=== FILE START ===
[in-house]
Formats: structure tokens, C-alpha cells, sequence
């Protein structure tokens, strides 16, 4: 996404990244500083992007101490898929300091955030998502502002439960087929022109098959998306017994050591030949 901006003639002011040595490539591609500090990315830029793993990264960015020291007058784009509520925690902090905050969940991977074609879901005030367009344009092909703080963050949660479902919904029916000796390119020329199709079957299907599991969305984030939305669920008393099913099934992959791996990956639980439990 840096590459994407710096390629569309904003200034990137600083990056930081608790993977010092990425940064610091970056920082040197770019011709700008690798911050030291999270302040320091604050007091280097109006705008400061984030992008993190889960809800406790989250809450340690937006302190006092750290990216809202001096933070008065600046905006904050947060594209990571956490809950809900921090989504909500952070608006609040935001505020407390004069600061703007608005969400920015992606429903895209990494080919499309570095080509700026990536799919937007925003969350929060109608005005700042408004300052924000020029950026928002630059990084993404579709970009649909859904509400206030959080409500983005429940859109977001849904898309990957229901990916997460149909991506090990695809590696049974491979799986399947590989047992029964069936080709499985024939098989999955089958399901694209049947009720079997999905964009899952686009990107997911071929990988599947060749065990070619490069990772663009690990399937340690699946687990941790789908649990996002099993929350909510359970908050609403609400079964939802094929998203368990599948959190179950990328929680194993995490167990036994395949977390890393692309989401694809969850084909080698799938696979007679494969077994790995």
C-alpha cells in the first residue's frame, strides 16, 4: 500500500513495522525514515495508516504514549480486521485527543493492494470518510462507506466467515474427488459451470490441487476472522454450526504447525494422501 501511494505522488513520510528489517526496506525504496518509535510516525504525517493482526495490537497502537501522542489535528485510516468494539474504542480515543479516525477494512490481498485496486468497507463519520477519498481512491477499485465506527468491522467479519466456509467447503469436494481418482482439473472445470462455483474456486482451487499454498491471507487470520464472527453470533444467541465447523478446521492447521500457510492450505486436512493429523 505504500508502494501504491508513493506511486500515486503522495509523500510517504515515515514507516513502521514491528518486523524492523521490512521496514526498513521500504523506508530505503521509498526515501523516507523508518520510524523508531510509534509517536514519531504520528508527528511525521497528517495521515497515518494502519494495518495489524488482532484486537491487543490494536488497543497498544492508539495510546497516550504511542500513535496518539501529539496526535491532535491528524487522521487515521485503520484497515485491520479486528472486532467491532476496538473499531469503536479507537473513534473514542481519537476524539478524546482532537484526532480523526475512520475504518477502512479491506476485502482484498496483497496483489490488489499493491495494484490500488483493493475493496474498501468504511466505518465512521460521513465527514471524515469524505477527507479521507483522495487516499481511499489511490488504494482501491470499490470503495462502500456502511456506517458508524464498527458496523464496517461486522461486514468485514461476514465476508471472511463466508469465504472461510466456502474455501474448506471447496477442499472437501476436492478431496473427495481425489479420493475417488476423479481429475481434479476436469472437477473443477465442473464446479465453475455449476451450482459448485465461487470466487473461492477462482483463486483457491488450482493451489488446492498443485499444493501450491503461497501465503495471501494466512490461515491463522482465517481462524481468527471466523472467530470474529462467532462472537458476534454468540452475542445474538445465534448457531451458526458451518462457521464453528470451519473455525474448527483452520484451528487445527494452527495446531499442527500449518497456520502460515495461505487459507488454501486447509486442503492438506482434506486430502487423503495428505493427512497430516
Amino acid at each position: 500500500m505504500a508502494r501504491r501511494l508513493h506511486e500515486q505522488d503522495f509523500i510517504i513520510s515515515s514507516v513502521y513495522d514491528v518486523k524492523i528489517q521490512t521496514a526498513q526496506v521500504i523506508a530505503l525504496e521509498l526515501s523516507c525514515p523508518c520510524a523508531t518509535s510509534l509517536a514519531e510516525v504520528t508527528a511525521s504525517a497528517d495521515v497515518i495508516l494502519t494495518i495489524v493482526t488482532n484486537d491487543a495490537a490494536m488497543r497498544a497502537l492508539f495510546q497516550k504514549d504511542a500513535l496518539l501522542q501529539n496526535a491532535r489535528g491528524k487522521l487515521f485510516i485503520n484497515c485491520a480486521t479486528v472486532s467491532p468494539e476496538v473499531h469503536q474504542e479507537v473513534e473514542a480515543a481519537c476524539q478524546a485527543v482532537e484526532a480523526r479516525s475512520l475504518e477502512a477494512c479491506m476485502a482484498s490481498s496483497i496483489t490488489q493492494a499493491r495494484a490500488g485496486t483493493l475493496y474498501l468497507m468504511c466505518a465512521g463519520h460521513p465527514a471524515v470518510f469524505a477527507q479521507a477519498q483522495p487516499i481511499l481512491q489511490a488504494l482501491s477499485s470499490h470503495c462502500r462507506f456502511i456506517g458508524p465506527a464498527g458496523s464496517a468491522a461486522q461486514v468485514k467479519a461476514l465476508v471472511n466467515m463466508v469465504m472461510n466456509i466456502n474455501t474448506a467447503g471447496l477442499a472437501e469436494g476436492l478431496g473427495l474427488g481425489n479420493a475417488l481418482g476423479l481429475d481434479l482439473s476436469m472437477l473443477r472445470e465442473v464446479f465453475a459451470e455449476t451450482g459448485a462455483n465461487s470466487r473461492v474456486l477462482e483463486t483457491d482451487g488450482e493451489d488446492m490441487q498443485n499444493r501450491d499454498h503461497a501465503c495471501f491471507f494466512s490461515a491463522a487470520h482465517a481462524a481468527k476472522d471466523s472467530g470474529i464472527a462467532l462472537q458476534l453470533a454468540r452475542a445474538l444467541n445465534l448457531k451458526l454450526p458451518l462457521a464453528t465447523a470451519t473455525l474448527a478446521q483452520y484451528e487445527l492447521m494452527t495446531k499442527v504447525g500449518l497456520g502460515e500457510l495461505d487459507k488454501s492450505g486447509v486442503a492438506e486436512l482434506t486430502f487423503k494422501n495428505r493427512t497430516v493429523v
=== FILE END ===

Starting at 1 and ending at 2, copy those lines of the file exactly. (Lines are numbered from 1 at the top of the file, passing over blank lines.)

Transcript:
[in-house]
Formats: structure tokens, C-alpha cells, sequence